Summary of Lessons Learned from Previous Pandemics and Infectious Disease Tabletop Exercises

(compiled from a variety of sources)

(Authored by Dr. Lu Tang, Associate Professor, Department of Communications & Dr.  Angela Clendenin, Instructional Assistant Professor, Department of Epidemiology & Biostatistics)

Containing and responding to an outbreak is about identifying infected individuals and taking preventive measures such as quarantine, isolation, and social distancing to prevent perpetuating viral transmission. This can involve actual quarantine, medical isolation, self-isolation, curfews, travel bans, or social distancing. Our previous experience with the 2009 Influenza Pandemic and 2014 Ebola Outbreak, as well as numerous high-consequence infectious disease outbreak tabletop exercises, has provided unique insight and opportunities to learn more about our ability and capacity to prepare and respond to such events domestically. In addition, as current coronavirus disease (COVID-19) events are unfolding as a global pandemic, we are able to begin compiling lessons learned from other countries in real-time.

Lessons From History

  • Actions

    • Social distancing, to include closure of schools, cancellation of large events, and providing options to tele-work have been cited in multiple publications as the primary and most successful non-pharmaceutical intervention.
    • Standardized operating procedures need to be in place to define actions such as quarantine, medical isolation, self-isolation, etc.
    • Consistent, clear, and simple messaging will be important especially describing the difference between vaccines, therapeutics, and other public health interventions.
    • The use of Flu Self-Reporting documents was initiated as part of the 2009 Pandemic Influenza outbreak, and it is mentioned how this action could facilitate social distancing and perhaps unburden the healthcare infrastructure in the early period of a pandemic.
    • After-action Review, a post-outbreak review of all actions taken as part of the response effort, of the COVID-19 outbreak will be imperative to enhancing preparedness and response improvements.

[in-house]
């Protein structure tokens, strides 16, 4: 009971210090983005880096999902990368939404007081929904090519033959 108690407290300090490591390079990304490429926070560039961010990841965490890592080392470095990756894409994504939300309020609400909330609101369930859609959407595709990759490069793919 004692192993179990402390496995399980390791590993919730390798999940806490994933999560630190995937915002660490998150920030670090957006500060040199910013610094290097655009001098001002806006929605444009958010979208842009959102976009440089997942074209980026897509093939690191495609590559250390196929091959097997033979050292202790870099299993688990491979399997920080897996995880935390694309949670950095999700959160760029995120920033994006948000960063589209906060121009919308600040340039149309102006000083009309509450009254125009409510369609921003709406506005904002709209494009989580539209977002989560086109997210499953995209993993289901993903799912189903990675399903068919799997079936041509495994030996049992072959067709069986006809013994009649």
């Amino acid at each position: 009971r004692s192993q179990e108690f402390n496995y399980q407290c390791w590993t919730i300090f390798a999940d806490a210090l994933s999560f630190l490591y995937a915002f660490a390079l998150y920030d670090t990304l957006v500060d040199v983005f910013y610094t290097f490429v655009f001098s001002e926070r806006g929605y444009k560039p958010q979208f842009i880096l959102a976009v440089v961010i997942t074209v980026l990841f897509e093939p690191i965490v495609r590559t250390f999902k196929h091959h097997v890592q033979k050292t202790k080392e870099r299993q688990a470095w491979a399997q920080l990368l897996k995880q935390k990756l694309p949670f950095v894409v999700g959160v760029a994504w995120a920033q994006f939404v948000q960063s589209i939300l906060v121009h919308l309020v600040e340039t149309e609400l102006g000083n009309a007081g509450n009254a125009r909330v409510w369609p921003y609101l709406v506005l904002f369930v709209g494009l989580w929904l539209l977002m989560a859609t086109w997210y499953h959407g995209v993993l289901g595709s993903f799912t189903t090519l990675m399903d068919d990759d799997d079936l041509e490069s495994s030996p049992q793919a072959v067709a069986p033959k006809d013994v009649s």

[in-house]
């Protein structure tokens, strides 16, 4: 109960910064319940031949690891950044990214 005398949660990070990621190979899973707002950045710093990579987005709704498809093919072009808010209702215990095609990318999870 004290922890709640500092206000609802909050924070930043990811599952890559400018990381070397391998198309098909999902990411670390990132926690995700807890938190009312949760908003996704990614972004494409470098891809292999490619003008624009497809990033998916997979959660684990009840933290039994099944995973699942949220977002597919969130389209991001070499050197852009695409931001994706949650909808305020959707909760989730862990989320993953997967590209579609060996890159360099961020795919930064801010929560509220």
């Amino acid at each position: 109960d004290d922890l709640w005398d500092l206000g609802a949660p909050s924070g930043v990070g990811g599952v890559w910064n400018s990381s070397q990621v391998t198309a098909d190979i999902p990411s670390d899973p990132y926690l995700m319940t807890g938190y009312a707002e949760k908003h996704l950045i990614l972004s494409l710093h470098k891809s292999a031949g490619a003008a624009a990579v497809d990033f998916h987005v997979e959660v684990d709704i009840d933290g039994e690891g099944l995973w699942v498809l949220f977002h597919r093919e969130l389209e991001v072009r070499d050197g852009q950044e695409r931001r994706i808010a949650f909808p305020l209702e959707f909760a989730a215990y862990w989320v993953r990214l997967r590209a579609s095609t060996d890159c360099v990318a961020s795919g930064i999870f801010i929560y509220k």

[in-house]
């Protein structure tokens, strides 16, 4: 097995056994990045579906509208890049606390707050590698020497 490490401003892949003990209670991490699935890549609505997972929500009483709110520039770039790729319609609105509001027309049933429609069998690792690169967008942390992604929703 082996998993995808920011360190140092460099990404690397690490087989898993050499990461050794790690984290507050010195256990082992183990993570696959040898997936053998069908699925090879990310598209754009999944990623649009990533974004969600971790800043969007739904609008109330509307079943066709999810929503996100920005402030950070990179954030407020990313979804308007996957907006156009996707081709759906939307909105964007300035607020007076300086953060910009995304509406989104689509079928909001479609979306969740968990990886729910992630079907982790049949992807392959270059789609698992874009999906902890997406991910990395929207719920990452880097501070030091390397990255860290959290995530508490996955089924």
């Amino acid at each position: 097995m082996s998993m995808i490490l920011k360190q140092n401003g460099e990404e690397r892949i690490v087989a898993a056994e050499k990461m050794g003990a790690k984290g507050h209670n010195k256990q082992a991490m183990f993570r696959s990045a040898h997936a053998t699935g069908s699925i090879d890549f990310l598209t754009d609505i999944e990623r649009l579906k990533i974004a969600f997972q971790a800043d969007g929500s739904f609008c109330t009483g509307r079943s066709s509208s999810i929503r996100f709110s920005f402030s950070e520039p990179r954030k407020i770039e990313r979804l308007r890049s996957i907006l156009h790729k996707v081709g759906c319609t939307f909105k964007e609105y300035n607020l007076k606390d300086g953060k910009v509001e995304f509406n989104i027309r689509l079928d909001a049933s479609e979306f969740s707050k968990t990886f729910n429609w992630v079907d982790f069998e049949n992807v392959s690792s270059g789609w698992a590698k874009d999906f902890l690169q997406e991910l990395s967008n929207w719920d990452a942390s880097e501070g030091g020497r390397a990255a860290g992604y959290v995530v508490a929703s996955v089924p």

• Considerations

    • It is important to reach rural populations and those who are underinsured or uninsured (limited access to healthcare) for distribution of any sort of medical countermeasures or other public health interventions.
    • State, local, and tribal officials indicated there needed to be more timely communication for non-English speaking (to include visually/hearing impaired populations) - there are multiple populations to consider when implementing public health measures at the community level.
    • Rapid deployment of and accessibility of testing is imperative. Some exercises have promoted and tested the idea of drive-through or externally-based “fever clinics.” These efforts are currently being implemented and tested in the U.S. (Colorado was an issue with people waiting in a car line for two hours only to be turned away based on an inadequate supply of testing kits to meet the demand; no data on the one in San Antonio at this moment; akin to the gas lines in 1976). Read below for South Korea’s experience with this measure.

Lessons from other countries during the current COVID-19 pandemic

  • Multiple Countries

    • Widespread testing and early diagnosis is vital. (S. Korea, Japan, and Taiwan)
    • Contact tracing and quarantine with standard operating procedures (SOPs) ensure consistency in implementation. (S. Korea and Japan)
    • Social distancing is working in many places.
    • Clear and consistent communication from governmental sources fosters compliance. (Singapore and Taiwan)
    • Big data and information technology to track movement and prevent community spread has been used in some places, but brings about ethical and privacy concerns.
  • Taiwan

    • Ensuring the availability of supplies reduces panic.
    • Educating the public empowers them to engage in preventive measures.
  • South Korea

    • Admitting all patients diagnosed with COVID-19 quickly filled up all hospital beds, and critically ill patients had to wait to be admitted.
  • China

    • In-home quarantine for those diagnosed with COVID-19 but who only have mild symptoms has been found to create an in-home danger in some cases, where there was subsequent transmission to family members quarantined in the same dwelling. This is a priority consideration when multiple generations are living in the same household. One suggestion followed in some countries has been to quarantine mild cases at central locations such as makeshift hospitals, hotels or dormitories. Another suggestion is to more explicitly instruct those quarantined in-home to self-isolate from others living in the dwelling as essential to successfully curbing the spread.
    • Mental health and post-traumatic stress disorder (PTSD) - Extended isolation can be detrimental to the public’s mental health, as well as that of healthcare providers and other emergency responders. Contracting the disease and recovering from it, especially for those who were in critical condition, can be traumatic. (We see that in China, but not in the U.S. since we don’t have many of those cases yet.)
  • Europe

    • The public failing to comply with or ignoring the risk from social distancing mandates has enabled the continued spread in some areas leading to stricter enforcement. (France and Italy)